Experts has successfully treated a 53-year-old who was suffering from metastatic melanoma using two different types of immunotherapy.
Doctors have hailed a major skin cancer breakthrough after a new two-pronged treatment saw a man’s tumours disappear “completely”.
Skin cancer is the fifth most common cancer in the UK with around 13,000 new cases of melanoma diagnosed each year.
Now experts at the Fred Hutchinson Cancer Research Centre, in Seattle, Washington, have successfully treated a 53-year-old metastatic melanoma patient by combining two different types of immunotherapy for the first time.
He had previously shown “little response” to treatment, and his skin cancer had begun to spread.
But within weeks of the new double immunotherapy treatment, his tumours began to shrink, and then “disappeared completely”.
In a paper published in The Journal of Experimental Medicine, lead researcher Dr Cassian Yee revealed that, incredibly, over five years later, the patient remains “disease free”.
Immunotherapy uses the body’s own immune system to fight cancer.
Experts are “extremely excited” about the potential of the new weapon in the war against the disease.
We reported last month how other types of immunotherapies are also being used to halt skin cancer, albeit with less dramatic results the latest findings.
Further positive results using the technique are expected to be presented later this week at the world’s biggest cancer conference, the annual meeting of the American Society of Clinical Oncology (ASCO), in Chicago.
Speaking at Hay on Wye Festival at the weekend, Dr Rebecca Kristeleit,Consultant Medical Oncologist at University College London Hospital , hailed the new era of immunotherapy.
Dr Kristeleit, who was not involved in the US research, said: “We are beginning to start thinking about using that word ‘cure’.
“As an oncologist, it’s not a word that you would ever say because we talk a lot about being ‘in remission’ but ‘cure’ is the Holy Grail.
“With some of the immunotherapies, some patients appear to just go on and on with no resurgence of the disease so that’s obviously what we are chasing with all the work we’re doing.
“From my perspective and from patients’ perspective it is an extremely exciting time. They’re really making a difference, these immunotherapy drugs.”
Immunotherapy is proving particularly effective in skin cancer patients.
More than a quarter of cases in the UK are diagnosed in people under 50, which is unusual compared to most other types of cancer.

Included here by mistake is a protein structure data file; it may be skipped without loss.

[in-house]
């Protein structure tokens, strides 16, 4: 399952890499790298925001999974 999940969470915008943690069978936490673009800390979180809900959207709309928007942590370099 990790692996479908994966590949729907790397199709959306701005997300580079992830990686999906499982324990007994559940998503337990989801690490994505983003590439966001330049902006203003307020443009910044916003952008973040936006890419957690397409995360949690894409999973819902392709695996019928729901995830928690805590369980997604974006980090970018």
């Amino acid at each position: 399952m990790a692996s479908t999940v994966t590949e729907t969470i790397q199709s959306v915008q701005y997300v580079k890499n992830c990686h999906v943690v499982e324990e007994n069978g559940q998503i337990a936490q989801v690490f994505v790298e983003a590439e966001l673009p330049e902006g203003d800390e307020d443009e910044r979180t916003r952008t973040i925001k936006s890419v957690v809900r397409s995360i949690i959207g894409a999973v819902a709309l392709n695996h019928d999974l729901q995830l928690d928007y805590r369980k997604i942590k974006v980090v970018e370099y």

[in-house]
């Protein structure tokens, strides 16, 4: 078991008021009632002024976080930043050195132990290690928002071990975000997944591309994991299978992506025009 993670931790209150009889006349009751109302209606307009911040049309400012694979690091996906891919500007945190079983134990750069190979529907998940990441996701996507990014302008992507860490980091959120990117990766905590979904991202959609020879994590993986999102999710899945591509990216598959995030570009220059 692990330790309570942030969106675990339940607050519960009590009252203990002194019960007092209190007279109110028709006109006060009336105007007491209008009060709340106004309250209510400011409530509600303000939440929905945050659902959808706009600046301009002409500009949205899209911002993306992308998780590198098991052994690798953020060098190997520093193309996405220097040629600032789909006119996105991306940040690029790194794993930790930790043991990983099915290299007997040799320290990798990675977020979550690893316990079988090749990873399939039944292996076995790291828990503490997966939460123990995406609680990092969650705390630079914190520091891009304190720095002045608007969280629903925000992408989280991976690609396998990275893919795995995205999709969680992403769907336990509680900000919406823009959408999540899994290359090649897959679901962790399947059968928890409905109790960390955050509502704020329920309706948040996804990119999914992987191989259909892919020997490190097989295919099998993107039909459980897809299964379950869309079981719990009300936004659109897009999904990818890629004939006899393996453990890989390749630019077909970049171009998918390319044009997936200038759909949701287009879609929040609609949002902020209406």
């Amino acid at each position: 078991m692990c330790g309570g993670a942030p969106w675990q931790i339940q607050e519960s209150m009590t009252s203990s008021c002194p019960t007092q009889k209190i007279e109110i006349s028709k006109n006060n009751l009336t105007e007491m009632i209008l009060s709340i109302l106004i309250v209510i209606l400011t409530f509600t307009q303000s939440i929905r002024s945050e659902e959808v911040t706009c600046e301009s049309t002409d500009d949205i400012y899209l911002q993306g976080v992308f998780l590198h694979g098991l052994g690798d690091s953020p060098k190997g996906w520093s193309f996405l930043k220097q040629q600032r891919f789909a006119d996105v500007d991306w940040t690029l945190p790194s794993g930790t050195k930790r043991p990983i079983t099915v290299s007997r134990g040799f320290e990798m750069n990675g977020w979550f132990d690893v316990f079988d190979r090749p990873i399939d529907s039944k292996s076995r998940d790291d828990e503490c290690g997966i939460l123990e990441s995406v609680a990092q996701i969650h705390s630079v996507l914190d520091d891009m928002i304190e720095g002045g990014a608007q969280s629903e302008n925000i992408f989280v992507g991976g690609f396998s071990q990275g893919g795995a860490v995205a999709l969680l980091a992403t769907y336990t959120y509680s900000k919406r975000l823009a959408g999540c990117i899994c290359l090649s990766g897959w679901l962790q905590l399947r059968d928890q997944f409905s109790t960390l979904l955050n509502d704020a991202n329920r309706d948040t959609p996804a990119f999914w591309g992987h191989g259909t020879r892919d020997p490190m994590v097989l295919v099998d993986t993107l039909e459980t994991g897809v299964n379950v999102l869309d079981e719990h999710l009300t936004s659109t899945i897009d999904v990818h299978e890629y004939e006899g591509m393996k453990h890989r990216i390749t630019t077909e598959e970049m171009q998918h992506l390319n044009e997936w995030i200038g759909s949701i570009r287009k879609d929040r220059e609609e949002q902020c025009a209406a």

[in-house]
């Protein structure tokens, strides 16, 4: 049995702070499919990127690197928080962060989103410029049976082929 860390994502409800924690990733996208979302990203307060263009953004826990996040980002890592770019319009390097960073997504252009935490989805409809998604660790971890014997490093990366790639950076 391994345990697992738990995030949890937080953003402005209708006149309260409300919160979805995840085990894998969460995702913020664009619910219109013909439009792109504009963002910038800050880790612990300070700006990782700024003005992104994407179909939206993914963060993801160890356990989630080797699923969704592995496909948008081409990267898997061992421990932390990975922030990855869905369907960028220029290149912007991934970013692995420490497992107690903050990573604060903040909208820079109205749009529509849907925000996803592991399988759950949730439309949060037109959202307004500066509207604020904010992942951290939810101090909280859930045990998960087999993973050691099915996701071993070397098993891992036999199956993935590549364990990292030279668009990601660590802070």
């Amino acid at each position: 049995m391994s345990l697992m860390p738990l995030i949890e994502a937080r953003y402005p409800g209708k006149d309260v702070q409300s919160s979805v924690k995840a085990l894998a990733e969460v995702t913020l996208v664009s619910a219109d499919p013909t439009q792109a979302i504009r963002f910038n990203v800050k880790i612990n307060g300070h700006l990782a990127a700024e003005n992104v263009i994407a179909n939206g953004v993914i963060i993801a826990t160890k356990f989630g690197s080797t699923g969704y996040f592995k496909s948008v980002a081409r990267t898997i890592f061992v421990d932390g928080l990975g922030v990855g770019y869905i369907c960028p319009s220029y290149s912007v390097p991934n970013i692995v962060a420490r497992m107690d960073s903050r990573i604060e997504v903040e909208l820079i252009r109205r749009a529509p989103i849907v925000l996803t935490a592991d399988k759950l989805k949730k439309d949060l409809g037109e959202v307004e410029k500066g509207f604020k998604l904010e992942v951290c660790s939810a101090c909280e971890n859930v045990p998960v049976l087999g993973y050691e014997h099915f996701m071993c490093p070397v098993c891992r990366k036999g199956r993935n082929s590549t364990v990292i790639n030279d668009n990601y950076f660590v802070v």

It’s also becoming more common in the UK over time, thought to be caused by increased exposure to UV light from the sun and sun beds.
More than 2,000 Brits die every year from melanoma.
New approaches to treating melanoma are based on boosting the immune system’s ability to target and destroy tumours.
One immunotherapy treatment is to extract some of the patient’s T cells – which are cancer-fighting white blood cells – modify them so they can target the melanoma and then transfer them back into the patient.
Another approach is to treat patients with ipilimumab, a drug that activates the patient’s existing anti-tumour T cells by blocking the function of a protein called CTLA4.
On their own, both treatments can slow the progression of skin cancer, but they are rarely able to send the disease into complete remission.
Doctors at the Fred Hutchinson Cancer Research Centre decided to test the idea of combining both types of immunotherapy.
They trialled the two-pronged attack on a 53-year-old male patient with skin cancer who had previously shown “little response” to either T cell transfers or ipilimumab treatment.
The patient received an infusion of his own anti-tumour T cells that had been treated with an immune signalling protein, called interleukin-21, that promotes T cell survival.
Immediately afterwards, the patient received a dose of ipilimumab.
A statement released by the Fred Hutchinson Cancer Research Centre said: “Within weeks, the patient’s tumours began to shrink, and they eventually disappeared completely.
“Yee and colleagues report that, over five years later, the patient remains disease free.”
The centre also released dramatic pictures of CT scans which showed the incredible disappearance of one of the patient’s tumours.
Dr Yee, who now works at The University of Texas MD Anderson Cancer Center in Houston, Texas, said: “Combining CTLA4 blockade with the transfer of well-characterised, robust anti-tumour T cells represents an encouraging strategy to enhance the activity of the adoptively transferred T cells and induce anti-tumour responses.
“This strategy may hold broad promise for ipilimumab-resistant melanomas.”
British experts cautioned that it was too early to say if the two-pronged approach could benefit all skin cancer patients because the study involved only one patient.
But Professor Peter Johnson, Cancer Research UK ‘s chief clinician, said: “We know from our research in the last few years that treatments which can get the immune system to target cancers like melanoma are helpful for some people, but we are always looking for ways to make them more effective.
“Combining antibodies like ipilimumab with a patient’s own T-cells may one way to do this, so this is an interesting trial and we look forward to seeing more results as it goes on.”